Why Exercise is Crucial During COVID-19

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Source: verywellfit.com

Exercise is a key part of staying both physically and mentally healthy during the best of times. However, while we’re all confined to our houses, it’s even more important.

As much of the world continues to battle COVID-19, shelter in place orders are still in effect, and gyms and other recreational facilities remain closed, people’s normal exercise routines have been disrupted. It’s easy to tell yourself to skip exercise today while sheltering at home and even easier for it to slip your mind as everyone’s routines have been affected by this pandemic. When working from home, it’s easy to get too comfortable and not realize that you haven’t been exercising at all. Public health officials have been reminding us that exercise during these times is essential for both physical and mental health.

Firstly, why is exercise so important during the pandemic?

  1. Exercise has been proven to improve a person’s mood and in adults can help to reduce stress and anxiety.
  2. A lot of people don’t realize that exercise is good for the immune system. This may help boost your body’s response to fighting infections, such as COVID-19.
  3. Regular exercise helps you fall asleep quicker and have better quality sleep.
  4. It can make you feel good about yourself, which is something we all need during this pandemic. Any small piece of positivity goes a long way.
  5. It helps you to set a routine for yourself. For example, exercising for half an hour every day at the same time, not only helps with fitness and health but gives you a sense of normalcy while everything is so uncertain.
  6. Finally, it helps to reduce weight gain, heart disease, and other weight-related conditions. This is especially important as most of us aren’t traveling to work or moving around as much as we were prior to the pandemic.

So how has the COVID-19 pandemic affected our ability to exercise? Aside from the obvious closures of gyms and fitness studios. Parks, beaches, and other public places that people could use to exercise have also been closed. Not only that but maintaining a safe distance of 6′ from other people can prove to be a challenge for those who want to exercise outside.

Not only has the pandemic affected our ability to exercise and be generally active, but it may also affect the way we eat.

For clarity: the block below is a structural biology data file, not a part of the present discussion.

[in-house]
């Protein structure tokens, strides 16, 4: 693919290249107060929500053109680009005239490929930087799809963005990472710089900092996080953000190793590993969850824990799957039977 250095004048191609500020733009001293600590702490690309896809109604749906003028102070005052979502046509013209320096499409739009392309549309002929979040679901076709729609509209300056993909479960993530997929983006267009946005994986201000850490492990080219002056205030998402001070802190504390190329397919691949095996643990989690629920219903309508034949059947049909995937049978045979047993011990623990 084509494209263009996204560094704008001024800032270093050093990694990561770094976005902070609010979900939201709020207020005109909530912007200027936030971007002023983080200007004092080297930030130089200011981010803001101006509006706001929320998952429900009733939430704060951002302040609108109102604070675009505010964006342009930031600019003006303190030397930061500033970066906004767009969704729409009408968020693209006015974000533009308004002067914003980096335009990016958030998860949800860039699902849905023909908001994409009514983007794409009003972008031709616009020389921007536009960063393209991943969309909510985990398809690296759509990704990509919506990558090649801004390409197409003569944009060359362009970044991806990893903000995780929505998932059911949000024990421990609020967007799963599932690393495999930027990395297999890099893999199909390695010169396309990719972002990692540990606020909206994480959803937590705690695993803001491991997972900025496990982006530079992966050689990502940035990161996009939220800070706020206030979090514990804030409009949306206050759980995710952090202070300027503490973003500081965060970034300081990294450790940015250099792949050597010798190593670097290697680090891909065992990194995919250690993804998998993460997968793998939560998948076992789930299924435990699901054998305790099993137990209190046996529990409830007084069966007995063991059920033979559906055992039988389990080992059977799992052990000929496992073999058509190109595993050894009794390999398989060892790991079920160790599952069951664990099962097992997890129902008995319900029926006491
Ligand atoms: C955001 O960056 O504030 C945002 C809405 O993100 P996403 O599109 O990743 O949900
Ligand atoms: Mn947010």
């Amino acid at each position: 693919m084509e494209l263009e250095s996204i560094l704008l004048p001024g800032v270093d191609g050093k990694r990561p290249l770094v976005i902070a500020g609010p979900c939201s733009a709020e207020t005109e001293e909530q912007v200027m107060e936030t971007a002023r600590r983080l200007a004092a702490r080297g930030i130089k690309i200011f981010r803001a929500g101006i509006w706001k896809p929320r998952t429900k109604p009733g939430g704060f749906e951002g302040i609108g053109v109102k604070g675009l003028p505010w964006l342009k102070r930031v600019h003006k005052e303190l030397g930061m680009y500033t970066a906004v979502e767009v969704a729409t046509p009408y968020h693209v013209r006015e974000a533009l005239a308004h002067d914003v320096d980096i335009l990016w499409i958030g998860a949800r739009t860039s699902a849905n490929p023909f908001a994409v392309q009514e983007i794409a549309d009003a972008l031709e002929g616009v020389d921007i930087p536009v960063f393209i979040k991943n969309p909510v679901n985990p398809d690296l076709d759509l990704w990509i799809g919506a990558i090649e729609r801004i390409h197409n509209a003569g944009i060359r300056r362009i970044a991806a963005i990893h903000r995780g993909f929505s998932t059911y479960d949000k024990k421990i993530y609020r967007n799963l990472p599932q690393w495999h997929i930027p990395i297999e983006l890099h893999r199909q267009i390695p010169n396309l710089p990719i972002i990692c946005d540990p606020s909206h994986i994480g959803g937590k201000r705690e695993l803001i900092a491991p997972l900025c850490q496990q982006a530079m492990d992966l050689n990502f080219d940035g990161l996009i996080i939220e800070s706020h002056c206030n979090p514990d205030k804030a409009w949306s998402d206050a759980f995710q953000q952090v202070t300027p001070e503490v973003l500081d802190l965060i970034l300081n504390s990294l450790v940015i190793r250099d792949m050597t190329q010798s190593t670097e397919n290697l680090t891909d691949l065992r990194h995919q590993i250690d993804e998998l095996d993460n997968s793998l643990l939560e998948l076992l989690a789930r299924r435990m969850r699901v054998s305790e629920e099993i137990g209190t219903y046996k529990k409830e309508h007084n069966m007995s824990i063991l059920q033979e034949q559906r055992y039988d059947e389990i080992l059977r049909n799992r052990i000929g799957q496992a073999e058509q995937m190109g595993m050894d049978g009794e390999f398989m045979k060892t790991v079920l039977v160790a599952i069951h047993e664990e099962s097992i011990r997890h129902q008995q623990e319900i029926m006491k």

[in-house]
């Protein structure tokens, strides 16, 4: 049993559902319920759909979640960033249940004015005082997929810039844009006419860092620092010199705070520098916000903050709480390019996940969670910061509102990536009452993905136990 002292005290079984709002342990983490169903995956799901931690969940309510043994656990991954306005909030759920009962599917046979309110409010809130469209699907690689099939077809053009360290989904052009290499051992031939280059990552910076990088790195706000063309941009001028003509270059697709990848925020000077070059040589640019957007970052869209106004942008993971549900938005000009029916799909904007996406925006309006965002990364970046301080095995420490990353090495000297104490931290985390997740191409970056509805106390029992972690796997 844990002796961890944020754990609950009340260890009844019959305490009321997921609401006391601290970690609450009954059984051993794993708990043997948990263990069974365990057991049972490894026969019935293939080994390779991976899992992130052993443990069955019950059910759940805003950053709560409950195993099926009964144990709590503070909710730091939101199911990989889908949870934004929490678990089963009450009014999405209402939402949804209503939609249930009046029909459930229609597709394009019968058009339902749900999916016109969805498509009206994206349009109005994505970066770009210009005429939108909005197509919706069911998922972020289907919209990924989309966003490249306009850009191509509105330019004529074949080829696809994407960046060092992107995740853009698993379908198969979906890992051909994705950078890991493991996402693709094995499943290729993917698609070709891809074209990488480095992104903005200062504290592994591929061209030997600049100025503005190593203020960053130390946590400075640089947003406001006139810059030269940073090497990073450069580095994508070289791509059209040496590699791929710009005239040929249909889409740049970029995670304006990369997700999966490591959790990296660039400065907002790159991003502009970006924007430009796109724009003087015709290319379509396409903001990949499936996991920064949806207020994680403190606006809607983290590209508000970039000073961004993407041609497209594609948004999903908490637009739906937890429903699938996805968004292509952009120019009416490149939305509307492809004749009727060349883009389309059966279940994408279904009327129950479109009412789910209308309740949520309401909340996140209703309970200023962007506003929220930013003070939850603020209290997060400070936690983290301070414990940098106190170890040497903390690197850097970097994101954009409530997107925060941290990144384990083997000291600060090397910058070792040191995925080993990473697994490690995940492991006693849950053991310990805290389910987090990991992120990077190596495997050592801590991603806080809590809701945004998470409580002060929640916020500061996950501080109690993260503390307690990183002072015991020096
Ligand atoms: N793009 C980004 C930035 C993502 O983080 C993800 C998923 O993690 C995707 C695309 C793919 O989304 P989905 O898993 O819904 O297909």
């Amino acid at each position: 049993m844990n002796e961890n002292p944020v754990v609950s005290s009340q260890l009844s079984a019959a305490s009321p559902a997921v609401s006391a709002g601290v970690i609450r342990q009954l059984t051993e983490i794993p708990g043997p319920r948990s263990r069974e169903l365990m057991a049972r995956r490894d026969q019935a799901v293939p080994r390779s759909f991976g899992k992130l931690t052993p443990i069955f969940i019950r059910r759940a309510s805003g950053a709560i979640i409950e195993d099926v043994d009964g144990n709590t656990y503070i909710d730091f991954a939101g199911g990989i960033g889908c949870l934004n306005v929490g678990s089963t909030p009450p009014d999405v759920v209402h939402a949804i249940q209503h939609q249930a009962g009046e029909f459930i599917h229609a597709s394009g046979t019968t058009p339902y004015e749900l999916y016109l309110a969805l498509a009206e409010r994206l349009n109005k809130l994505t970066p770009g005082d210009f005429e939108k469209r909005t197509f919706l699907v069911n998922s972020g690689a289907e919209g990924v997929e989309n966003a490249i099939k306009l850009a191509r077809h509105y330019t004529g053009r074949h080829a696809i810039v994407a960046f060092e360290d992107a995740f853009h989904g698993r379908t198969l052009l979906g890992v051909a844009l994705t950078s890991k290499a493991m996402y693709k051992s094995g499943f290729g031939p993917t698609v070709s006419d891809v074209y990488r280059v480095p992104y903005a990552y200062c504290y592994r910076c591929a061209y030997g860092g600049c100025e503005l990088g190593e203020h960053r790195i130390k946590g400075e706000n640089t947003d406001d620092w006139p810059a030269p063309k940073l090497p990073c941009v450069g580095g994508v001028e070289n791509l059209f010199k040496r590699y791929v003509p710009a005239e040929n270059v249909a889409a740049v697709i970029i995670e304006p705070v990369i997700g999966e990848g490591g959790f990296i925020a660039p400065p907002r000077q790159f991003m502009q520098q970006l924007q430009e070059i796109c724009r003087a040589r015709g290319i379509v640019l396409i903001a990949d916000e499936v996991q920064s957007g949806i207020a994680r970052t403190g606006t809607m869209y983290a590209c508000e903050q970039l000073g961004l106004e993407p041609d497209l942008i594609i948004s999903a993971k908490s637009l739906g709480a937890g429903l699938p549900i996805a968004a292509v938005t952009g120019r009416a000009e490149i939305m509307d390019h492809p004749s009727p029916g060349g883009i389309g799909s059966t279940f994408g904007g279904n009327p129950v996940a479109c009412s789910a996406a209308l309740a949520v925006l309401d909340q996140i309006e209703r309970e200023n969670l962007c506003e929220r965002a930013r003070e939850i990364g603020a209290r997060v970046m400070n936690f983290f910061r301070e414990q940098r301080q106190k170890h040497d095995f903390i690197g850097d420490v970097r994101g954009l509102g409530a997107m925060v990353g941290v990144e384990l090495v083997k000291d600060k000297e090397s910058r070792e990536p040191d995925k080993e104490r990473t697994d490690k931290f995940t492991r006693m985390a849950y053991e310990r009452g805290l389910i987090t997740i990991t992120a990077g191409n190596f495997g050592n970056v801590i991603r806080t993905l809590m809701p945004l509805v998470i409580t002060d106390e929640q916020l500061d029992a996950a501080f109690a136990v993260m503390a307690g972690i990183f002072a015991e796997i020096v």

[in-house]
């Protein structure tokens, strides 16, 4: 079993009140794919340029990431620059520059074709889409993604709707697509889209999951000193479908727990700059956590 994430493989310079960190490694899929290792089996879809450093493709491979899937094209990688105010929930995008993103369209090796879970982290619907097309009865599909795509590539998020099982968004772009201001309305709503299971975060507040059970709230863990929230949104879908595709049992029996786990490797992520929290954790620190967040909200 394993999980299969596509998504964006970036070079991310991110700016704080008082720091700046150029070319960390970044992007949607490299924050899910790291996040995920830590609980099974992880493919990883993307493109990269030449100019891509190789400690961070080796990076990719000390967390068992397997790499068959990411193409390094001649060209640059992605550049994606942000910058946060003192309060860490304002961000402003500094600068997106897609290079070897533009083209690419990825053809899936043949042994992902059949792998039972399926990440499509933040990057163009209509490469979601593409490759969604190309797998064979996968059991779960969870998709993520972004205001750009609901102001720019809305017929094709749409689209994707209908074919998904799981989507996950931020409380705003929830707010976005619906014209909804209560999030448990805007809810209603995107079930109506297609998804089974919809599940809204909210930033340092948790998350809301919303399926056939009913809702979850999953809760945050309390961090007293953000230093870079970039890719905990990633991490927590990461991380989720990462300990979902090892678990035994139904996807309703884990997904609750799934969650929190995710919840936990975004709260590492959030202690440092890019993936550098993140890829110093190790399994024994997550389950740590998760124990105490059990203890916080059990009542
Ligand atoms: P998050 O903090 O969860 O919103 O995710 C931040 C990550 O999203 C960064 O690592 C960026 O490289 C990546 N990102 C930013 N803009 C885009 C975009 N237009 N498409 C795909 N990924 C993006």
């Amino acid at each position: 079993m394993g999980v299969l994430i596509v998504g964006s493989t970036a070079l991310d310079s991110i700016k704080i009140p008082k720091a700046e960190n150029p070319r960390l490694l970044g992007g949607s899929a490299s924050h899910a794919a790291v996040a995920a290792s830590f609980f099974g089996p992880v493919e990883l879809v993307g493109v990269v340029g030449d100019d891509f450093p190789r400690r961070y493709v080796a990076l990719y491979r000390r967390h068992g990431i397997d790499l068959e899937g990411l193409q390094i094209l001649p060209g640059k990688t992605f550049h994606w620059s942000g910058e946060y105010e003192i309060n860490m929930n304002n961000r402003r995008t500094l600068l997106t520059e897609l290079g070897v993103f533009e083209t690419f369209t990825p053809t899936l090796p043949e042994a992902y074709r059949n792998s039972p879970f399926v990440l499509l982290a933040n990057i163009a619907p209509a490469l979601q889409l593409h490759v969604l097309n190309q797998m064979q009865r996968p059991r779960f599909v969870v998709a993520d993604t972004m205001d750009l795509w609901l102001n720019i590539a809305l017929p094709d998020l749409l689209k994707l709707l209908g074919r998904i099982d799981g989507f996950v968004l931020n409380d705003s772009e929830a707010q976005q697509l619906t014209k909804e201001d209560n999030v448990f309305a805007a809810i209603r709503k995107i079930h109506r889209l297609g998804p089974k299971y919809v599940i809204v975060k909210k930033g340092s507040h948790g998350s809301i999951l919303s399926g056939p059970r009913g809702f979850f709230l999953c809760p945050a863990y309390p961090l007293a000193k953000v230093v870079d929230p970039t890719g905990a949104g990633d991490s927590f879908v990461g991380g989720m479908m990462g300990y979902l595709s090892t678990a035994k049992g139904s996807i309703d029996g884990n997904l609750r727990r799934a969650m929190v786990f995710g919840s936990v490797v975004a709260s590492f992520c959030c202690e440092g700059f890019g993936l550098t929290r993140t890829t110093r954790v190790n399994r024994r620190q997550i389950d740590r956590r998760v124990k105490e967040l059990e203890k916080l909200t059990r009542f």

As people continue to remain indoors and reduce trips to the grocery store, they may avoid buying fresh foods that can perish and instead opt for foods with a long shelf life, which often have a high caloric count. As well as this, spending increased time at home can lead to mental distress and lead to people seeking “comfort foods,” in order to feel more satisfied with the situation.

So how can people remain active during the pandemic? Many people have taken to walking/running early in the morning or in the late afternoon when there are fewer people around, and as we move through summer, when it’s not so hot. There’s also been a recent trend on social media, where every day for 25 days you do 25 pushups. For each day you also nominate a different person to participate in the challenge, which is aimed at raising awareness for mental health, as well as setting a goal for daily exercise.
This kind of community initiative helps bring a sense of togetherness while we’re all separated while aiming for a common goal.

Many people have also taken to yoga while at home and following along to exercise videos, of which there is an abundance of on platforms like YouTube, that anyone can access for free.

Being active with members of your family who you live with is also a great way to be motivated as you can all work together towards a common goal. Not only that, but it is easy to lose motivation as you progress through workout routines. Having other people to support you, helps to overcome this and keeps you on track. It also helps to curb the spread of COVID-19, as you are only interacting with people in your household.

If you want to work out with friends who aren’t part of your household, consider working out together over video chat apps like Zoom, Skype, or Facebook video. This not only has the same benefits of working out with family but also helps to keep you social, which is key to maintaining a healthy state of mind. Many people report that not seeing friends is a large contributor to poor moods during the pandemic.

If you must see your friends face to face, remember to wear a face mask and maintain a distance of at least 6′. While this may be uncomfortable while exercising and breathing heavily, contracting the virus is not worth the comfort that not wearing a mask provides.
Consider taking walks with other people, which is a far less intensive work out than say running or other on the spot workouts. This will allow you to socialize while also comfortably wearing a mask and remaining socially distant.

While it may take effort to begin a new exercise routine or to maintain one that’s been disrupted, both the physical and mental benefits make it crucial to surviving this pandemic as healthy as possible.

Health Life Media Team